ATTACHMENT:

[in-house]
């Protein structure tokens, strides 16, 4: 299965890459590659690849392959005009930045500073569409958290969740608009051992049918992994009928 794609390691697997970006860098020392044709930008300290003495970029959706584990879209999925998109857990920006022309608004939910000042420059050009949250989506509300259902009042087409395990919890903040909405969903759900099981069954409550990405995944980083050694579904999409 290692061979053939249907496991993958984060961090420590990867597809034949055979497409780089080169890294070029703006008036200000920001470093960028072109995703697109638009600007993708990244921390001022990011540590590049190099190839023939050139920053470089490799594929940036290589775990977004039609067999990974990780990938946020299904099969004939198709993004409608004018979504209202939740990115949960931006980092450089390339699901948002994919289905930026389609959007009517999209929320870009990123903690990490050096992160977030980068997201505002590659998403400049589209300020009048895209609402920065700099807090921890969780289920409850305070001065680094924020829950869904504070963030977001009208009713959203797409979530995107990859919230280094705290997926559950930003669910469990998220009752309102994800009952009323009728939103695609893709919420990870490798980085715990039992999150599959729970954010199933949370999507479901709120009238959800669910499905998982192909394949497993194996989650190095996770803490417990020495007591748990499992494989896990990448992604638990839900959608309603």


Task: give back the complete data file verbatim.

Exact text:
[in-house]
């Protein structure tokens, strides 16, 4: 299965890459590659690849392959005009930045500073569409958290969740608009051992049918992994009928 794609390691697997970006860098020392044709930008300290003495970029959706584990879209999925998109857990920006022309608004939910000042420059050009949250989506509300259902009042087409395990919890903040909405969903759900099981069954409550990405995944980083050694579904999409 290692061979053939249907496991993958984060961090420590990867597809034949055979497409780089080169890294070029703006008036200000920001470093960028072109995703697109638009600007993708990244921390001022990011540590590049190099190839023939050139920053470089490799594929940036290589775990977004039609067999990974990780990938946020299904099969004939198709993004409608004018979504209202939740990115949960931006980092450089390339699901948002994919289905930026389609959007009517999209929320870009990123903690990490050096992160977030980068997201505002590659998403400049589209300020009048895209609402920065700099807090921890969780289920409850305070001065680094924020829950869904504070963030977001009208009713959203797409979530995107990859919230280094705290997926559950930003669910469990998220009752309102994800009952009323009728939103695609893709919420990870490798980085715990039992999150599959729970954010199933949370999507479901709120009238959800669910499905998982192909394949497993194996989650190095996770803490417990020495007591748990499992494989896990990448992604638990839900959608309603």